If a Celebrity Says, it Must be True


Social influencers range from those that spent the early parts of the 2000s building up their expertise in specific industries, to celebrities that have let it slip they were getting paid to post certain piece of content by brands.

The Infamous Scott “Lord” Disick


Scott Disick, made famous by the Kardashians, posted this image of him with the caption literally copy and pasted from the brand. He allegedly wrote, “Here you go, at 4pm est, write the below. Caption: Keeping up with the summer workout routine with my morning @booteauk.”

Naomi Campbell <3 Adidas


Adidas and Campbell appear to be best friends. With a photo of her posing with her shoes, Campbell copy and pasted the entire email from the brand, saying, “Naomi, So nice to see you in good spirits!!! Could you put something like: Thanks to my friend @gary.aspen and all at adidas – loving these adidas 350 SPZL from the adidas Spezial range. @adidasoriginal.”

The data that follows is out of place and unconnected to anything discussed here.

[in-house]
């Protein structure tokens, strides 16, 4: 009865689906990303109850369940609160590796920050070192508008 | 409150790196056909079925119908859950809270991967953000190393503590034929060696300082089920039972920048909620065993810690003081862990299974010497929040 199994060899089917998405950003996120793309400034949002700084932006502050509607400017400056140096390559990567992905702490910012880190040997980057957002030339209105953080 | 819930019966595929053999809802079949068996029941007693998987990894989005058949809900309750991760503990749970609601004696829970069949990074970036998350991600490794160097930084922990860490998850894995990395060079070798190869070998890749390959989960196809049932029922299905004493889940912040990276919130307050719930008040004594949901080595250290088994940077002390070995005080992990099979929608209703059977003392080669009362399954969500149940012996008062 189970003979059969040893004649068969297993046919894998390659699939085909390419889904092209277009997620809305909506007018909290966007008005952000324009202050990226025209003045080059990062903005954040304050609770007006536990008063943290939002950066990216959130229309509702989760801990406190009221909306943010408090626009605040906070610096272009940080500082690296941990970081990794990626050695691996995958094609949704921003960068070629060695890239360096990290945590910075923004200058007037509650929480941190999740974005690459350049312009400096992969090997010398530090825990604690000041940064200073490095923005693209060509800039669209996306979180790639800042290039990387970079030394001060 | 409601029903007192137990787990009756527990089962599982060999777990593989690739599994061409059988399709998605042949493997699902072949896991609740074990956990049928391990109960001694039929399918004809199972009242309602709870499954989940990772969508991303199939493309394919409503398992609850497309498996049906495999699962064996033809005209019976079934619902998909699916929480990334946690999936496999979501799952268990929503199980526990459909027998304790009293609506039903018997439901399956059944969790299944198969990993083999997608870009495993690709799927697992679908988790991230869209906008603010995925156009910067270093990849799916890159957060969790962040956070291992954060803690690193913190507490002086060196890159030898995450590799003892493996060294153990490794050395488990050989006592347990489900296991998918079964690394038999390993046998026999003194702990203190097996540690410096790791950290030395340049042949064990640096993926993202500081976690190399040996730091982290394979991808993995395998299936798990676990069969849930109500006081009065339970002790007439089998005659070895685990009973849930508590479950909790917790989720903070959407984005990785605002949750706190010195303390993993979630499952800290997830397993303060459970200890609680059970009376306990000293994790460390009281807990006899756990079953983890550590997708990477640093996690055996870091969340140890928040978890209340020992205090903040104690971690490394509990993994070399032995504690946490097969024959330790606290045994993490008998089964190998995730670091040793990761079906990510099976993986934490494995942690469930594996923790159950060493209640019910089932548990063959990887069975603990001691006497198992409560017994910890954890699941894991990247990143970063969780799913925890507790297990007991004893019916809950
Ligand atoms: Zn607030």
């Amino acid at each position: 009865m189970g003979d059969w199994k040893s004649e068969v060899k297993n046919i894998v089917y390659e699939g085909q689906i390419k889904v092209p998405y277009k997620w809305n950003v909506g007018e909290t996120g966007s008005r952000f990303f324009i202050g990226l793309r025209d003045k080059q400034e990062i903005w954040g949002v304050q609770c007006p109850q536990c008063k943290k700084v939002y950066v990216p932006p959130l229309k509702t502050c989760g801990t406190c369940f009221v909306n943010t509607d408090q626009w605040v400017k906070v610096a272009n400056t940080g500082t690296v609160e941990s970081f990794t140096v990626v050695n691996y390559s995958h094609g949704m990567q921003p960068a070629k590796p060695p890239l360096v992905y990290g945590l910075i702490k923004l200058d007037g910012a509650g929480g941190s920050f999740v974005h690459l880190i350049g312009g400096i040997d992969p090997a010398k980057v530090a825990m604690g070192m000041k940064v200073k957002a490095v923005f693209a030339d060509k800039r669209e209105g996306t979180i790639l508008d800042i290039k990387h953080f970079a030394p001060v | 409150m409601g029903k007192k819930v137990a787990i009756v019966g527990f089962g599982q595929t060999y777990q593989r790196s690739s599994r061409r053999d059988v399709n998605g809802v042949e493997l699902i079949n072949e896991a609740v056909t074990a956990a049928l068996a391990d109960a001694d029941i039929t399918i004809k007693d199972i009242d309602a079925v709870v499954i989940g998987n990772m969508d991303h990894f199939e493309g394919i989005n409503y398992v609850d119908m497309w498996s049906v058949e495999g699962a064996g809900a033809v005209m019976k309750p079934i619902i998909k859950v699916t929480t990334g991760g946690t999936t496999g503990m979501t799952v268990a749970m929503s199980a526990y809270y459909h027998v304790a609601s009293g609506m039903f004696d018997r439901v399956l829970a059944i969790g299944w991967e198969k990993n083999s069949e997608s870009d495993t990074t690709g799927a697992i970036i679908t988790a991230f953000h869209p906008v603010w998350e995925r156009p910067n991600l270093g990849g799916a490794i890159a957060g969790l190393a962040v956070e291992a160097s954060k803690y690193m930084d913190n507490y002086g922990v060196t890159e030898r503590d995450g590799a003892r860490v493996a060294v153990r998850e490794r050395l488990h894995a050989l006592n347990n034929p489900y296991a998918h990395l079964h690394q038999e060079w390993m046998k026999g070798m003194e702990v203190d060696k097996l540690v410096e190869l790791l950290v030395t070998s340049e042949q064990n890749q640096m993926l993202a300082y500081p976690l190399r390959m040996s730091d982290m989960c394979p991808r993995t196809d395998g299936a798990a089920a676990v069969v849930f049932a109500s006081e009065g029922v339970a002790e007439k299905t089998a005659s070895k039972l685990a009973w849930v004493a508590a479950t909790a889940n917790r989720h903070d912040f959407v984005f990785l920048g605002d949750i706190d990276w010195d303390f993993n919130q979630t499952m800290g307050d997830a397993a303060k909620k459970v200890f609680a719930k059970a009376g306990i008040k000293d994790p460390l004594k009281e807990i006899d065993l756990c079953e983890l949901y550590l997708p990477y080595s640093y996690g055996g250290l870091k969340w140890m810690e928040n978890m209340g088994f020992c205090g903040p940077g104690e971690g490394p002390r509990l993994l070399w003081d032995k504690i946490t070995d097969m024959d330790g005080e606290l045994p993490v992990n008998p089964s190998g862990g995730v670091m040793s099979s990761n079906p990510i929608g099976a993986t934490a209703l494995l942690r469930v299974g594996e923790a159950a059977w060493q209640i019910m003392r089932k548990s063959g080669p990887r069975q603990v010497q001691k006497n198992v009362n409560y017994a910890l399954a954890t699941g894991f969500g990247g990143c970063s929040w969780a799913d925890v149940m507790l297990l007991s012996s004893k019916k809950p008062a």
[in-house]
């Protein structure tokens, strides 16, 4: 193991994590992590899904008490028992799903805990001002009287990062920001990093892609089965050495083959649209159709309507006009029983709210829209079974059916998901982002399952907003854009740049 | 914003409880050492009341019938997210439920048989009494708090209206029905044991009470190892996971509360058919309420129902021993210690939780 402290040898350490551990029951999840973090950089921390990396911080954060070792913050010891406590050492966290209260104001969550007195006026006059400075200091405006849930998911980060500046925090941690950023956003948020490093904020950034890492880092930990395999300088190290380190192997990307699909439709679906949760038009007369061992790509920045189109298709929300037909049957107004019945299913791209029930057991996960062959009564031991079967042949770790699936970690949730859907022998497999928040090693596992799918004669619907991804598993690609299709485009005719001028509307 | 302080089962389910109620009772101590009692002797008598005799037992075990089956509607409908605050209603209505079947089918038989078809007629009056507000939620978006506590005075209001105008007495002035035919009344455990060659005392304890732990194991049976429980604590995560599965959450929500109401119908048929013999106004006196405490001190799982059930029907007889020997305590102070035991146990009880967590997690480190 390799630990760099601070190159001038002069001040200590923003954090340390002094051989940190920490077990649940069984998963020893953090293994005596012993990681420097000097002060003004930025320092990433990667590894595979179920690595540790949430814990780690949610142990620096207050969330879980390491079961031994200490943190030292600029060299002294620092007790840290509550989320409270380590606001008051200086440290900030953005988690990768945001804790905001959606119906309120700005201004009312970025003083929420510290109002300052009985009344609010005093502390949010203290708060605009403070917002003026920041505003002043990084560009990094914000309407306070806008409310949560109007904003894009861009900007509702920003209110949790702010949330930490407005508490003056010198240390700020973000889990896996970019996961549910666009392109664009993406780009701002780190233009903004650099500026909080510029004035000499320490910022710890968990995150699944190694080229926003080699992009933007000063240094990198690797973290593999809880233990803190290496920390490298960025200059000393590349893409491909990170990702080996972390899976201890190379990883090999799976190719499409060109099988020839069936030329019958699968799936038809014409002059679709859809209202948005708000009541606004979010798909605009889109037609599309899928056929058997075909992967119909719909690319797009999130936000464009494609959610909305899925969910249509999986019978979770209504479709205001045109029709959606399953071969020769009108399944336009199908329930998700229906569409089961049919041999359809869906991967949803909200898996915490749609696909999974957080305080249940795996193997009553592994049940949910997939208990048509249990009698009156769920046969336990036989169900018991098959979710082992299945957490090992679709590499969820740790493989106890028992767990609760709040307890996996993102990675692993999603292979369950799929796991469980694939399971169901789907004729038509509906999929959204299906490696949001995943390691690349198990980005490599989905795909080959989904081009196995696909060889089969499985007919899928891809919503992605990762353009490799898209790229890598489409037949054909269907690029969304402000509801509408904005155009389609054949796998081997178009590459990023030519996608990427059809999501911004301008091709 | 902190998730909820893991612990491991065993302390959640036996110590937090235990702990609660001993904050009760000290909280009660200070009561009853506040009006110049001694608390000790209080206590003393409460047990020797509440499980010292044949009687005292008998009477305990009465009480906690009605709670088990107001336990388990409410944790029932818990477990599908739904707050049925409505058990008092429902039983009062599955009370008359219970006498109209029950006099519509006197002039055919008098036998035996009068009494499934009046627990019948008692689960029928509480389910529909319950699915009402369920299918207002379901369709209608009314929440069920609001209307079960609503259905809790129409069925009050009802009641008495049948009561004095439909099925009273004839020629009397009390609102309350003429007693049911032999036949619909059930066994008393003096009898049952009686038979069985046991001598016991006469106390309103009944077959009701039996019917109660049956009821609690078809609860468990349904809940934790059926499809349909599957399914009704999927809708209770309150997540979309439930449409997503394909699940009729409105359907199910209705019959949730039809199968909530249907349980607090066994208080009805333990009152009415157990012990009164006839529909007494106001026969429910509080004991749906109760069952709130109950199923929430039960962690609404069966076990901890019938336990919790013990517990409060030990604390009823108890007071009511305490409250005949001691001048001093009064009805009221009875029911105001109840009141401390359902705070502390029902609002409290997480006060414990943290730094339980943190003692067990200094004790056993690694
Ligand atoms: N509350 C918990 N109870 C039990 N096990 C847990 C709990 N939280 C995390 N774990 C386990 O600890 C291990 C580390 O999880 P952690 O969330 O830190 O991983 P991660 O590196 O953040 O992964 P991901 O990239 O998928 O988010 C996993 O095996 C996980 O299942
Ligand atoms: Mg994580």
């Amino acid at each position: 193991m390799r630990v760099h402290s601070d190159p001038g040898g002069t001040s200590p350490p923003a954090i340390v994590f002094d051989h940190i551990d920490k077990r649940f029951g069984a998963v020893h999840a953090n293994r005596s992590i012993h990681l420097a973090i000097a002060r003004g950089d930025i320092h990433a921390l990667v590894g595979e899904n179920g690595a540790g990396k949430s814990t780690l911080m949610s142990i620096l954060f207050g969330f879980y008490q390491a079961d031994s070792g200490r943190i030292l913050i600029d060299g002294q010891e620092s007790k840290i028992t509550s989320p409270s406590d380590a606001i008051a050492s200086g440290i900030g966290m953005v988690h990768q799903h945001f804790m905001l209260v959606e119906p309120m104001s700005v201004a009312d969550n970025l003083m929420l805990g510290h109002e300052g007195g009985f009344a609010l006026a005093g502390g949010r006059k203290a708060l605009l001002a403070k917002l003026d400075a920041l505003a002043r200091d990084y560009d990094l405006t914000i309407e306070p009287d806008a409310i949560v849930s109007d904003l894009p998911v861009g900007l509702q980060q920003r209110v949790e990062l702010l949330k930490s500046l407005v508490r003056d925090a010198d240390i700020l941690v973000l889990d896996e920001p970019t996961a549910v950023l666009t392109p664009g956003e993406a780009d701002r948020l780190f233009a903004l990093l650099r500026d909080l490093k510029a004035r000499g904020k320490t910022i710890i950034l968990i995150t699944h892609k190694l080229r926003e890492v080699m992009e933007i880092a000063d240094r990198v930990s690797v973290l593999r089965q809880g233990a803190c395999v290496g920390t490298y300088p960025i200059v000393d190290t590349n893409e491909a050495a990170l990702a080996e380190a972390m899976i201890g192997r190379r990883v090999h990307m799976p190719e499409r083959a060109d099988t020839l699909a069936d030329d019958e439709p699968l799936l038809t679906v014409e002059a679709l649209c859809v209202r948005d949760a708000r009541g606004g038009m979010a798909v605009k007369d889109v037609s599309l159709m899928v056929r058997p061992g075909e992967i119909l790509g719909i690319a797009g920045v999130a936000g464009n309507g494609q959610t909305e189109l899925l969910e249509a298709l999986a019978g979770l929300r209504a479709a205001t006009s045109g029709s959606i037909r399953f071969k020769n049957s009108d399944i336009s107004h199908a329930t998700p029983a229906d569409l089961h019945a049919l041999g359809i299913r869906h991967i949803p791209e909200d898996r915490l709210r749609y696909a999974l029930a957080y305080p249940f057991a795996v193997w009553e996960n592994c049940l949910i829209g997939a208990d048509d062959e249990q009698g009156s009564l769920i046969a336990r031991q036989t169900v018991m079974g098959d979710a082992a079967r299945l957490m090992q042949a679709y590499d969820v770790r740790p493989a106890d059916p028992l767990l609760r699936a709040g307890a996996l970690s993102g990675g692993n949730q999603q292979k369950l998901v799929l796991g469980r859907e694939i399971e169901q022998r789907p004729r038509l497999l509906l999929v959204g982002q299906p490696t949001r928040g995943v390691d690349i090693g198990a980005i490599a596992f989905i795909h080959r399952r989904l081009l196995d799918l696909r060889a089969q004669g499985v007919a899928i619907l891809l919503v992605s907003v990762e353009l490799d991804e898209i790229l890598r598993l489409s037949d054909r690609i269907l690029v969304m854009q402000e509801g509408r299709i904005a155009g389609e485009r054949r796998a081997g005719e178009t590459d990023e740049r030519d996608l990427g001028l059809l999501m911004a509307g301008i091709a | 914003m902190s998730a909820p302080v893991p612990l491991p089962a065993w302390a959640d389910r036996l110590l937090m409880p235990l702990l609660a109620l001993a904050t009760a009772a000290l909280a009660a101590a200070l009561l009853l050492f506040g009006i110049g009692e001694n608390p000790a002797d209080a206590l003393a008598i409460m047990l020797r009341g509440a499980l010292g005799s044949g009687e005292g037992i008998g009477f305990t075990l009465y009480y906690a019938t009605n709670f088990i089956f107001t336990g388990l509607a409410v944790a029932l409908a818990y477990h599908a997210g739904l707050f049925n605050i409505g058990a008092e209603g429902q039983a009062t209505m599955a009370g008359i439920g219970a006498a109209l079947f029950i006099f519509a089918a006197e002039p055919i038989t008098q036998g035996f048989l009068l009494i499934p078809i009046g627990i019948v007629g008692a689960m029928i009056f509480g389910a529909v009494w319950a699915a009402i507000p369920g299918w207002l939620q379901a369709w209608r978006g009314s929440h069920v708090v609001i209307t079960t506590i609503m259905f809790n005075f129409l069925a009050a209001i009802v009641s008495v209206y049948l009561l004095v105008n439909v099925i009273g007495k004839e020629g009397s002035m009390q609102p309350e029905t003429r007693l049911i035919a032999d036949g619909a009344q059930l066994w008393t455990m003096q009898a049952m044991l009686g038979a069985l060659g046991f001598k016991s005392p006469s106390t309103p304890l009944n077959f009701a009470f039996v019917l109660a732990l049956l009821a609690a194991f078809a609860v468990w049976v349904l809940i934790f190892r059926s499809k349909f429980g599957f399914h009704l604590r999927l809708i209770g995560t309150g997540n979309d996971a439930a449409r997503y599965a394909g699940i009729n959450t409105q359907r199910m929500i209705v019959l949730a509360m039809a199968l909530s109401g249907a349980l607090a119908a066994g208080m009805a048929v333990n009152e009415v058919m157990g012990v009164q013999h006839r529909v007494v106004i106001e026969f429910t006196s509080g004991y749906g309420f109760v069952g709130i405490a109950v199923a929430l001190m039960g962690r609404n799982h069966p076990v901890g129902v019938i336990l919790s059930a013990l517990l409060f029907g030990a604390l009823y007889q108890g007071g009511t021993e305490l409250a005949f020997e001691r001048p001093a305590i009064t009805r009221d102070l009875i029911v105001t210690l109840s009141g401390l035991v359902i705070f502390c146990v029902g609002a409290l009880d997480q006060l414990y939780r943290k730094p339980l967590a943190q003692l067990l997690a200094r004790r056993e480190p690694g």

Candace Cameron


Cameron is the queen of influencers. In our LEAP Panel, we heard our panelists discuss whether or not they could trust Cameron because of the all the ads she posts. At a certain point, they said, it seems inauthentic.

We do see a trend in more brands going toward social influencers, rather than celebrities. But that’s not to say celebrities should no longer be used for sponsored posts. The trick is to find the right celeb for your brand.

When we asked our panelists who a right sponsor would be, Peyton Manning’s name was brought up more than a handful of times. They said he was an authentic person and relatable to many followers. But, we do live right on the cusp of Indiana, where he was recently labeled a the GOAT for the Colts.

The geography helped. When choosing influencers or celebrities, look inward at your followers and make connections to where they live, who they currently follow and posts they’re already engaging.